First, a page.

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Home building not quick, not easy

By Jane Deacon

Builders face a wide array of fees and approvals processes in Metro Vancouver. (FILE PHOTO)

Builders face a wide array of fees and approvals processes in Metro Vancouver. (FILE PHOTO)


When it comes to homebuilding, it’s not just a question of cheap and quick equals better. It’s a more complicated picutre. — Meg Holden, SFU


The cost and timeline to get new housing projects off the ground varies widely throughout Metro Vancouver – factors that have some homebuilders feeling their work is compromised.

The findings are from the first report of Getting to Groundbreaking (G2G), a Simon Fraser University-led initiative that looks at Metro Vancouver’s ability to meet the housing needs of a projected one-million more residents by 2041. Collecting data from municipalities and homebuilders, it assessed each city’s ability to build new townhouses — one of the region’s most pervasive forms of housing.

The municipal fees to build a 22-unit townhouse vary by more than $25,000 across Metro Vancouver, from a low of $8,390 in White Rock and Port Moody to a high of $33,713 in Surrey.

Application timelines, meanwhile, vary from estimates of 39 weeks in White Rock to 72 weeks in Maple Ridge.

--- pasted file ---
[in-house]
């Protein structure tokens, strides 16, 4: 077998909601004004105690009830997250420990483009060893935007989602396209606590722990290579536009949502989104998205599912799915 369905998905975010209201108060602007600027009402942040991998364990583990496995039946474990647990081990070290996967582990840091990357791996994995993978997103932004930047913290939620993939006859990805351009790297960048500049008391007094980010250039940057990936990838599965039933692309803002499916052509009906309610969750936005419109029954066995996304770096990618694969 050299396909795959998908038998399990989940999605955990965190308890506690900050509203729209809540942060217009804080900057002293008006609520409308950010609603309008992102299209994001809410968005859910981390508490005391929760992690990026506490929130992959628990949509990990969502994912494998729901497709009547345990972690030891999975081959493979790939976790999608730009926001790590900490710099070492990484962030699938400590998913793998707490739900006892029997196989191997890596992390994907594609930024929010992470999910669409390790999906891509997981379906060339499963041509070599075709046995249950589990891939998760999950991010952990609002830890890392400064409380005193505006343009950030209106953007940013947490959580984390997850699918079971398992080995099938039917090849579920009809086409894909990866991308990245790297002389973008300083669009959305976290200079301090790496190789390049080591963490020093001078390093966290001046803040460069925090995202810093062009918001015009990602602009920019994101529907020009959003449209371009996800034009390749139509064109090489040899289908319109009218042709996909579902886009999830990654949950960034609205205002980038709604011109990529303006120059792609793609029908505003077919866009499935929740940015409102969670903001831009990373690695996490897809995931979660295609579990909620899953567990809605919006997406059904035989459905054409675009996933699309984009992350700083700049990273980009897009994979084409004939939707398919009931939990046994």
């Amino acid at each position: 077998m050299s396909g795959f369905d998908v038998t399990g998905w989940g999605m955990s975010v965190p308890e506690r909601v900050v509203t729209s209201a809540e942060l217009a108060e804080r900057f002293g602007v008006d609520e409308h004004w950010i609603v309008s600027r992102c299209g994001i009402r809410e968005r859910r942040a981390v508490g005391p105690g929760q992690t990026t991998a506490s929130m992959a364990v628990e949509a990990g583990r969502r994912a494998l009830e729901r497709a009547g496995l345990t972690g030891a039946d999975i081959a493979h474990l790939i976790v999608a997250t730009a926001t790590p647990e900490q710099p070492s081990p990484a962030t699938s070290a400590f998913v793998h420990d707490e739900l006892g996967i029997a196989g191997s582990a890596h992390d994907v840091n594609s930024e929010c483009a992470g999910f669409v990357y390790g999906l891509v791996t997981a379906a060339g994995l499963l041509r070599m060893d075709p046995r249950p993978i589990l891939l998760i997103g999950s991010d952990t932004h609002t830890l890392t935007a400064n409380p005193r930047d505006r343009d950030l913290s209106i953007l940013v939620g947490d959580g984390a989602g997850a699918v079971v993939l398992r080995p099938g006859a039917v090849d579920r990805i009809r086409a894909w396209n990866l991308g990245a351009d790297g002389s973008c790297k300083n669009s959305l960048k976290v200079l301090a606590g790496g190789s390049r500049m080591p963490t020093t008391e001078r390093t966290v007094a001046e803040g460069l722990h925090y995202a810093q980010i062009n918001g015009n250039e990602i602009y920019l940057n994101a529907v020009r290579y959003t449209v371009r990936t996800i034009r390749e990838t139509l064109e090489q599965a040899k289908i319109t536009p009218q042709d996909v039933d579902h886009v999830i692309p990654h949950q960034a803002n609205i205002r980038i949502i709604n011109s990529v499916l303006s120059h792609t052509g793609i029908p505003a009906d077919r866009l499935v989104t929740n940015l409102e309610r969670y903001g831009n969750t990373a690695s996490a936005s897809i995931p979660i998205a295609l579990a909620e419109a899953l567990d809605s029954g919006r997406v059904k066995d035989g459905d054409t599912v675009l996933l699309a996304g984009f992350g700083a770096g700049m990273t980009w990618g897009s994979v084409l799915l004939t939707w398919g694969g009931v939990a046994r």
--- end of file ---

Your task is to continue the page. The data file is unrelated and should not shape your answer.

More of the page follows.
“Right now, we need about a building permit per month to keep the business running, and it’s taking two to six months,” reported one of 38 builders surveyed. “We’re going to have to lay off staff this summer as a result. And I’m not sure the city is getting a good return on its investment in this extra level of scrutiny, either.”

The cost variance comes down to the investments needed to accommodate new growth, whether it’s building new schools and roads or environmental concerns – something that’s significantly different from city to city, said Meg Holden, an SFU urban studies professor and lead on the G2G project.

But faster and cheaper isn’t necessarily better, she said. A broad range of municipal services — from a function website to planning services — come into play. As an example, predictability of fees is more important than the amount.

Vancouver, Richmond and Langley Township were deemed most capable of accommodating new building projects.


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